22 Odd Ads From National Geographic Magazine in the 1910s
National Geographic/Cover Browser
National Geographic has been transporting its readers to the most distant corners of the world since 1888. From the start, its pages have been home to some far-out advertisements. If you think the products advertised today are dangerous or wacky, check out what they were peddling in the 1910s.
1. November 1914: Glastenbury Health Underwear
Looking to quell your rheumatoid arthritis and that pesky cough? Get the underwear shown in the ad above (it's guaranteed not to shrink!)
2. November 1914: "The Cure"
Most toxic one liner: “This water is highly Radioactive, which adds to its medicinal properties.”
3. October 1916: Quaker Oats Puffed Rice
Biggest Twist: “Each bubble of wheat is a kernel, puffed to eight times normal size. All its thin, airy flakiness is due to steam explosions. And each has been shot from guns. 100 Million Explosions.”
4. April 1917: American Chain Company
Imagine what the roads would be like if we still used ad space to chastise bad drivers.
5. May 1917: Monroe Refrigerators
We’re inundated with bills. But imagine getting a letter each month charging you for ice.
6. May 1917: Johns-Manville Asbestos Roofing
7. June 1917: Parker Fountain Pens
Most likely to be a terrible gift idea today: “What can be more appropriate as an expression of the Christmas spirit than a Parker Lucky Curve Fountain Pen?”
8. June 1917: Pyrene
Saves lives? Not so much. Pyrene was later discovered to cause kidney disease, tumors, and liver problems.
9. June 1917: Beeman’s Chewing Gum
Paraphrased: “My chewing gum relieves indigestion. (Actually, I’m not sure if it relieves indigestion at all, but people say it does, so I’ll go along with it.) Buy today!”
10. August 1917: The Si-Wel-Clo Silent Toilet
They say it’s silent. No word on whether it’s deadly.
11. September 1917: Portland Cement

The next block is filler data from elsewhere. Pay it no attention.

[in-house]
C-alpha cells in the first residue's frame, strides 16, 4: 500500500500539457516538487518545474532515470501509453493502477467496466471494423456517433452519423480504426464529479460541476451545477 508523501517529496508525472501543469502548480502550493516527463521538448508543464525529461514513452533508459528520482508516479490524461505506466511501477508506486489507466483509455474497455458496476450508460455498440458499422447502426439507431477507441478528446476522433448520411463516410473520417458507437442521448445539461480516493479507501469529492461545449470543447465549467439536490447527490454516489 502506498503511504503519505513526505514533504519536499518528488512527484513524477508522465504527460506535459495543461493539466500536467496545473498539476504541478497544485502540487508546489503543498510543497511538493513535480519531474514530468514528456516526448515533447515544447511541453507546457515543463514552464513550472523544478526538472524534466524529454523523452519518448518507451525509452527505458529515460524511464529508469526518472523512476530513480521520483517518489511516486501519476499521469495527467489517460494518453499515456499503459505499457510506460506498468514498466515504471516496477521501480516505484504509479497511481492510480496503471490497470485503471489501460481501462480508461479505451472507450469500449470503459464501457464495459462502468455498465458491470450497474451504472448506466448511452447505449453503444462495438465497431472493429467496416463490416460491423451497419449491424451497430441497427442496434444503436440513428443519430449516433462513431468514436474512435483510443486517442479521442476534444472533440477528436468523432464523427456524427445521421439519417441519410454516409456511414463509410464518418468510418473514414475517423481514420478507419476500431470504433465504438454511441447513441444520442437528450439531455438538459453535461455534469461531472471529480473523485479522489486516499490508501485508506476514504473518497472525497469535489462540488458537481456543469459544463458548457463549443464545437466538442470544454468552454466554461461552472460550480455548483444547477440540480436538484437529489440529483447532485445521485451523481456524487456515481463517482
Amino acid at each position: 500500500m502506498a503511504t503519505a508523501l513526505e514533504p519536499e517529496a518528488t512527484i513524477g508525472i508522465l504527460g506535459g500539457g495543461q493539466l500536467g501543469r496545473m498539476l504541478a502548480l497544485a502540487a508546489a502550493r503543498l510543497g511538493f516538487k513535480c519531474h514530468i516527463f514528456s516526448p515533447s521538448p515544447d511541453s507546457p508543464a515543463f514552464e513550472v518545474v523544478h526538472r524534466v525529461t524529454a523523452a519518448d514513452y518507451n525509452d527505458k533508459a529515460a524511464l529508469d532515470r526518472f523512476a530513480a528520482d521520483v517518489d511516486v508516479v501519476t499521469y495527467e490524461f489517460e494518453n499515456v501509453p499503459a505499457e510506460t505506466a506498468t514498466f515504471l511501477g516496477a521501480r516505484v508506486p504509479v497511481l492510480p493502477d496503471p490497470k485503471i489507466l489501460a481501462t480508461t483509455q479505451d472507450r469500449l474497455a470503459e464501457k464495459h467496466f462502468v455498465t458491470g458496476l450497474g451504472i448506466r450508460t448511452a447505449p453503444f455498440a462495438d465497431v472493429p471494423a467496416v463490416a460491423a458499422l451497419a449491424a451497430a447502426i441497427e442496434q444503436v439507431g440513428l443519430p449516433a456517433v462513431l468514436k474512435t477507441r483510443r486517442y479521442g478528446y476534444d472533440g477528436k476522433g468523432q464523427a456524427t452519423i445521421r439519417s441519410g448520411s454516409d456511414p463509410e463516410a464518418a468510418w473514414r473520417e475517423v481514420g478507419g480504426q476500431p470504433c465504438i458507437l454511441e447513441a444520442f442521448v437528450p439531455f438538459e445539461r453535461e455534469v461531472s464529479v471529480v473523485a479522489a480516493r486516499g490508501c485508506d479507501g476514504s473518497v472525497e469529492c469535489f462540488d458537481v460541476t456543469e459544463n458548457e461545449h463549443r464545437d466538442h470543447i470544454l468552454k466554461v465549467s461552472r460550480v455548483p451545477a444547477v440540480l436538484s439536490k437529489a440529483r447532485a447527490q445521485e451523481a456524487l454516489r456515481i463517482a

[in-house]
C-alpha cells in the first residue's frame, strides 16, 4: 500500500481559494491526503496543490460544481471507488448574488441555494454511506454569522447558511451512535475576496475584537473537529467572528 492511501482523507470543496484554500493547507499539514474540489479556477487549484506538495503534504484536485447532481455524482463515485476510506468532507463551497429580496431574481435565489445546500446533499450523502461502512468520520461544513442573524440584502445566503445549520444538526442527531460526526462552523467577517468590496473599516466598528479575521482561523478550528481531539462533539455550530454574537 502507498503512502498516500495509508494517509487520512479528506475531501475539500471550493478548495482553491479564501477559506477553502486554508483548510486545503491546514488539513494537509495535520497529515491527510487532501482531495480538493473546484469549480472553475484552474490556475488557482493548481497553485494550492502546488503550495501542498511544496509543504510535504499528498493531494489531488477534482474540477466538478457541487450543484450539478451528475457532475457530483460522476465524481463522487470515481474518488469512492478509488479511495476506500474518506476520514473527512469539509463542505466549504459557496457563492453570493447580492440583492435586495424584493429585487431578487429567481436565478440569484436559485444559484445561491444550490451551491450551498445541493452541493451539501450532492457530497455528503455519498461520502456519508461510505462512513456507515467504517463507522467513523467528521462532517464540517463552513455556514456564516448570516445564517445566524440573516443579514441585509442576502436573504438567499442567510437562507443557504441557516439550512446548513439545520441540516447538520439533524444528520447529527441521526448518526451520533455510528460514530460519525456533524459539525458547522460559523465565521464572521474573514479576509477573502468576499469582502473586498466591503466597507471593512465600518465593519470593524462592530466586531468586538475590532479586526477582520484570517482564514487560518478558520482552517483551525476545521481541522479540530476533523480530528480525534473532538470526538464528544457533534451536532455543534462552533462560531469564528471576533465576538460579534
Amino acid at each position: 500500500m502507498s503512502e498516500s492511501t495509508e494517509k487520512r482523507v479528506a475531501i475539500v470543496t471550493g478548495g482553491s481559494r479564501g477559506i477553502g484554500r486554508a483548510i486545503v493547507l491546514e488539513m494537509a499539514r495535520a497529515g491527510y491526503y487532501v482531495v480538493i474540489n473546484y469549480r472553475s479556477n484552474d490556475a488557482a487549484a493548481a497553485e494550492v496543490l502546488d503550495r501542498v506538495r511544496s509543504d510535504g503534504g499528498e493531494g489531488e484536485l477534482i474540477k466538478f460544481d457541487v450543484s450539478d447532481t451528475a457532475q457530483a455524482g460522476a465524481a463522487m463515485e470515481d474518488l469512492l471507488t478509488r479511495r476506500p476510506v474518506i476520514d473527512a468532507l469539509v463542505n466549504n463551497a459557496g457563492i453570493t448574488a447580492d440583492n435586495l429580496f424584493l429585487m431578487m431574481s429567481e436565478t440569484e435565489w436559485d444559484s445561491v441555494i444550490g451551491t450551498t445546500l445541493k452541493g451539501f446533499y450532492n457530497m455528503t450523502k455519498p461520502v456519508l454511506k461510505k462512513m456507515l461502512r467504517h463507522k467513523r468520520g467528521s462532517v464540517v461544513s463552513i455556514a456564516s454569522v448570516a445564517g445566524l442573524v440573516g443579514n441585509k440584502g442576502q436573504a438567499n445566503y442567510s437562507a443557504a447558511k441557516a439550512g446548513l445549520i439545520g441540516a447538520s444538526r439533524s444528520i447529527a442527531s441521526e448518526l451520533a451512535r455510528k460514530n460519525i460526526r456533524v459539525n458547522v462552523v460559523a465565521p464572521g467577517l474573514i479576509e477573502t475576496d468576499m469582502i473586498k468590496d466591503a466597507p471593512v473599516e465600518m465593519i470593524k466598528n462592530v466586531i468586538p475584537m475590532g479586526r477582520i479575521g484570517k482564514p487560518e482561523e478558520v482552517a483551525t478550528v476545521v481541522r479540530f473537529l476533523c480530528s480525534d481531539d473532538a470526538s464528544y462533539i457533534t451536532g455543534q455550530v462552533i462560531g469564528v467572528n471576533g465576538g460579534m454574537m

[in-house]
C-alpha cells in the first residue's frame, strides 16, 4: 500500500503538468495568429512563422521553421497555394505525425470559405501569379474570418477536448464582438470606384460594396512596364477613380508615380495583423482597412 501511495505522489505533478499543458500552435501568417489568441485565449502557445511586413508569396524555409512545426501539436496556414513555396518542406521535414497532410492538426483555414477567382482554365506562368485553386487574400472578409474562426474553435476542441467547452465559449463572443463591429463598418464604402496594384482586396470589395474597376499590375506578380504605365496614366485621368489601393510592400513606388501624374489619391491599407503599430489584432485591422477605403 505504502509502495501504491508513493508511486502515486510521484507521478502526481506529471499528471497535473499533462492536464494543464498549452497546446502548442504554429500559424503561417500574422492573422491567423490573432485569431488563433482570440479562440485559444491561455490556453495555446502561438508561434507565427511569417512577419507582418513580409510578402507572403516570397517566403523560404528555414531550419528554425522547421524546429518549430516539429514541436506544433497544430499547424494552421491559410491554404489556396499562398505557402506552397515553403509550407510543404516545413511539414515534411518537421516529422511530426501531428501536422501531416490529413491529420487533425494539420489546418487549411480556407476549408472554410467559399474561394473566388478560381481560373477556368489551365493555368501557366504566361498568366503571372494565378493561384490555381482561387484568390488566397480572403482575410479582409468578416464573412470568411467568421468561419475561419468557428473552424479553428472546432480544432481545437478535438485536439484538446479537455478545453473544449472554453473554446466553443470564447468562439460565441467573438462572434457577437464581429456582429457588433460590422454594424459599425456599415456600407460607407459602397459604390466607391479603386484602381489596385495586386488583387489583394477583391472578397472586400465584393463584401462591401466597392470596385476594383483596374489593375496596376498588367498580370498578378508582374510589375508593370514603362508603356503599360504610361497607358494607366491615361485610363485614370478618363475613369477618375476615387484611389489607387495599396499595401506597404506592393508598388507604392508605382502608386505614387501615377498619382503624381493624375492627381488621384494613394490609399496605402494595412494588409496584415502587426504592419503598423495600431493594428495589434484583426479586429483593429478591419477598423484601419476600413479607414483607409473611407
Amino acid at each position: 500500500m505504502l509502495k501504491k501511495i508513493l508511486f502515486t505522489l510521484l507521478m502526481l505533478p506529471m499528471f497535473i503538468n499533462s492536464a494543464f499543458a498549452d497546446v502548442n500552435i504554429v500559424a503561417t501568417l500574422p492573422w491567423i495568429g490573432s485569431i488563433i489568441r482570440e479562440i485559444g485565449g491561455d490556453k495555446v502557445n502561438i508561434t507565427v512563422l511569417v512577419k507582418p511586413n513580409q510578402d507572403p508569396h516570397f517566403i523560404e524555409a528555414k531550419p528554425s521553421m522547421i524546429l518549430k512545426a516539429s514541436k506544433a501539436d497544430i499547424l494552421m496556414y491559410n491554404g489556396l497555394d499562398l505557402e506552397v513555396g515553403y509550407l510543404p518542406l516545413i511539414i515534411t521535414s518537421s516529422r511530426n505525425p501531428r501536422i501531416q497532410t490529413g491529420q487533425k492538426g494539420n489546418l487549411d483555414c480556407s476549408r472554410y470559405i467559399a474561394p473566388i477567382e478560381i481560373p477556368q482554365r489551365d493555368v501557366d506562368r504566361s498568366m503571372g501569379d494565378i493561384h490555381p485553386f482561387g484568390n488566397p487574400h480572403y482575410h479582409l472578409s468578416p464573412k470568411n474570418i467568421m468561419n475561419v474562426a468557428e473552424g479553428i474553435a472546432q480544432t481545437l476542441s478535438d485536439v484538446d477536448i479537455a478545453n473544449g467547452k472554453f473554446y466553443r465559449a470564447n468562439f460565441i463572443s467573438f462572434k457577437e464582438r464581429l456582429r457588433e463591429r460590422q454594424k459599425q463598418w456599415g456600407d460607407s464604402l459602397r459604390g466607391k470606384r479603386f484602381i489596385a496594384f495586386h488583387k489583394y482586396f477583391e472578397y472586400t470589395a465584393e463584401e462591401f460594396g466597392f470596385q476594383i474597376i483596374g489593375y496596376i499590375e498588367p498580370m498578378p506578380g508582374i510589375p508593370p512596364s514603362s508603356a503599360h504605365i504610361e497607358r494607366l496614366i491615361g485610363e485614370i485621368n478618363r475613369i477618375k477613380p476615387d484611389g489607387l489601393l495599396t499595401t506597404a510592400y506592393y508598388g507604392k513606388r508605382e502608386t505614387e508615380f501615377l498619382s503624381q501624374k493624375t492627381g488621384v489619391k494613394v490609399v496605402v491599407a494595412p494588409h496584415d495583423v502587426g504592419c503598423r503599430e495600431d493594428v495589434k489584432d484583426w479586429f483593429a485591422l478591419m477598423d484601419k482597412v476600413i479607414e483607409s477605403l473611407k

Whoever said “concrete roads are permanent” must’ve never driven on a concrete road.
12. September 1917: Ithaca Gun Company
Composer John Philip Sousa, who wrote the march “Stars and Stripes Forever,” was like an olde tyme Ted Nugent.
13. March 1918: Cream of Wheat
As American as baseball, apple pie, and cream of wheat.
14. March 1918: Pacific Northwest Tourist Association
It’s your patriotic duty to hike the Washington mountains.
15. April 1918: Locomobile
Originally a steam-powered vehicle, the locomobile sadly died once the Great Depression hit.
16. April 1918: Bird Houses
We’re still trying to figure this one out, too.
17. April 1918: The Prophylactic Toothbrush
Winner of both “Worst Slogan” and “Most Unfortunate Product Name."
18. April 1918: Calox Tooth Powder
Back in the day, toothpaste and tooth powder were in a fierce rivalry. (Not many people must’ve been convinced by the booklet “Why a Tooth Powder is Better Than a Paste.”)
19. May 1918: The Acousticon
The Acousticon: Most likely to sound like a medieval torture device.
20. June 1918: The EAR Magniophone
The EAR: Most likely to inspire a B-Horror Movie.
21. October 1918: Bissell Carpet Sweeper
Well, it’s true if you go through 50 brooms a year ...
22. October 1918: The Balopticon Projector System
Advertising apparently didn’t keep the Balopticon projector afloat.